Read this knowing in the end the Jaguars do not win
The 2019 NFL Draft horse is dead, and we have entered that period in which many will continue to beat it.
Put the stick down!
For Jaguars fans, the general hope is somehow the team will grab talent on the defensive line or at tight end instead of pulling a need pick out of the hat by taking an offensive tackle. More accurately, a right tackle.
Aflieâ€™s piece on picking a defensive lineman echos what many, including myself, have expressed outside of Iowaâ€™s T.J. Hockenson, which is take the best available talent in the defensive trenches. My hope has been Ed Oliver, and while I have been strong on Hockenson, Oliver has become the want.
But I digress. Let us not talk 2019 draft here. Instead, we can get distracted by looking at draft history. ESPNâ€™s Bill Barnwell has kindly ranked the best and worst draft classes based on positions, along with classes he thinks warrant watching to see if they become worthy of the label â€œbestâ€�.
After reading his piece, I wondered what the Jaguars did during the years Barnwell found noteworthy. Did they miss opportunities? Did they draft well at the position of focus, or did they draft other positions successfully in those years?
Yes, draft success and the Jaguars is mixture with a common flavor of ipecac, and after reading this you will probably feel nauseous. But you are here, and you know you are curious.
I am sorry I did this.
3rd Place : 1998
1st Place: 1983
Barnwell ranks the class of 2004 second, which, if you are a learned Jaguars fan, is an area where the team should have found their replacement to Mark Brunell. Because Shack Harris took Byron Leftwich the year before, he missed the opportunity to grab Ben Rothlesberger.
For context, in 2004, the Jaguars drafted WR Reggie Williams. Keep your helmet on Reggie.
2013 gets the nod for worst class. Jaguars fan favorite Geno Smith (of which I was not) was part of this class, along with EJ Manuel. I recall this draft because I actually called the EJ Manuel to Buffalo pick. The interesting story behind Barnwellâ€™s selection is the 2013 class has been considered an overall bad draft for all positions. Dave Caldwellâ€™s first draft had him grabbing Luke Joeckel, which at the time was considered a solid pick. Unfortunately, it was the more criticized Eric Fisher pick by the Kansas City Chiefs that has yielded a Pro Bowl offensive tackle.
Class to Watch
Oh 2016. One of many memories that the Jaguars do not draft for quarterback depth, or generally fail when evaluating talent at the position. Patrick Mahomes. Jared Goff. Carson Wentz. Dak Prescott. Sigh.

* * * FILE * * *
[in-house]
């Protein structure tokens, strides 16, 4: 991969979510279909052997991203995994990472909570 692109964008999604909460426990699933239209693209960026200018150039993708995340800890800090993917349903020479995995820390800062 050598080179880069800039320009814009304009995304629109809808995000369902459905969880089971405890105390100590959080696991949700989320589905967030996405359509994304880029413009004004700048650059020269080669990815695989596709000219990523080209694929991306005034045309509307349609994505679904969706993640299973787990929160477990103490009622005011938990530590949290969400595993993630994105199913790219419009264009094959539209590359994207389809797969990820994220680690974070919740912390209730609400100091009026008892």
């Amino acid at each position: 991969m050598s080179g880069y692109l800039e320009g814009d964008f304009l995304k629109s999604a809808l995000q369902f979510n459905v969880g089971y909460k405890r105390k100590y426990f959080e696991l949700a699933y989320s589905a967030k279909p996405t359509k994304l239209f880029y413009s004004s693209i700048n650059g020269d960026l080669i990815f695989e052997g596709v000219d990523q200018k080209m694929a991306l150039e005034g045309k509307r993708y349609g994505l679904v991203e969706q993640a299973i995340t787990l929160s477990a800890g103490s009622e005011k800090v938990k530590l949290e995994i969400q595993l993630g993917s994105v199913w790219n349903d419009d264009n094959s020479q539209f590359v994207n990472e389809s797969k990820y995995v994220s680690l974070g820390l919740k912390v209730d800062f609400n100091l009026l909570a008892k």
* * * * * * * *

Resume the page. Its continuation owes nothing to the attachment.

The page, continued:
3rd place: 1983
1st place: 1990
Jaguars hero Natrone Means was part of the 1983 class, so from one perspective the Jaguars look smart for grabbing him to help their 1996 playoff run. Barnwell has 1995 as the second best class, and no one should feel bad about the Jaguars drafting Tony Boselli, considering Bill holds this class in such high regard due to Terrell Davis (6th round) and Curtis Martin (3rd round), two players the Jaguars could have theoretically grabbed. In those rounds the Jaguars took Marcus Price (OT) and Bryan Schwartz (LB) respectively.
The Jaguars did grab James Stewart later in round 1, a player that did offer quality service for his years in Jacksonville. He did score five touchdowns in one game.
Ki-Jana Carter was the overall first selection (Tony was second), which does give pause for thought as to who the Jaguars might have taken had the Cincinnati Bengals gone offensive tackle. Carter tore his ACL during preseason of 2015 and never was the same player.
Worst Class (1992)
Class to Watch
Add insult to injury as Barnwell has his eyes on the year 2017. Jaguars took Leonard Fournette. Kareem Hunt might drag this draft down, but there is also Christian McCaffrey, Alvin Kamara, Joe Mixon and Dalvin Cook. Again, sigh.
3rd place: 1985
1st place: 1988
The year is 1996. The highlights are Terrell Owens (3rd) and Marvin Harrison (1st round) taken that year, along with Keyshawn Johnson (an arguable first round bust) and Eric Moulds. The ranking seems more top heavy, and leveraging length of NFL career as opposed to actual production.
The Jaguars picked second overall in 1996, grabbing linebacker Kevin Hardy (Keyshawn was taken first). Hardy was a key defensive cog for the Jaguars late 90â€™s success, and while Harrison had a better overall career itâ€™s hard to criticize the team for not taking a wide receiver that lasted until pick 19. Or not. More on that to come when we look at the best linebacker class.
Rather than taking Owens early in round three the Jaguars took cornerback Aaron Beasley.
1997, led by convicted felon Rae Carruth, yielded some awful talent. Along with Carruth, three receivers who played college ball in the state of Florida were also first round failures: Yatil Green, Ike Hilliard, and Reidel Anthony. All but Carruth were taken before the Jaguars selected Renaldo Wynn with their first pick.
The Jaguars only drafted two offensive players in 1997, being tight end Damon Jones and fullback Jamison Shelton.
Class to Watch
More to come on this year, 2010, but know the Jaguars decided to pass on Demaryius Thomas, Dez Bryant, Golden Tate, and Antonio Brown. Overall strong pass catching draft. I am not kidding. 2010 is going to be a theme. Oh, and the Jaguars only took one offensive player in this draft: running back Deji Karim.
2nd place: 1978
Knowing what we all know about the history of the Jaguars ignoring the position, it is a bit surprising the Jaguars actually qualify as a team drafting the position in two of Barnwellâ€™s rankings. 1997 holds the third position, with …read more
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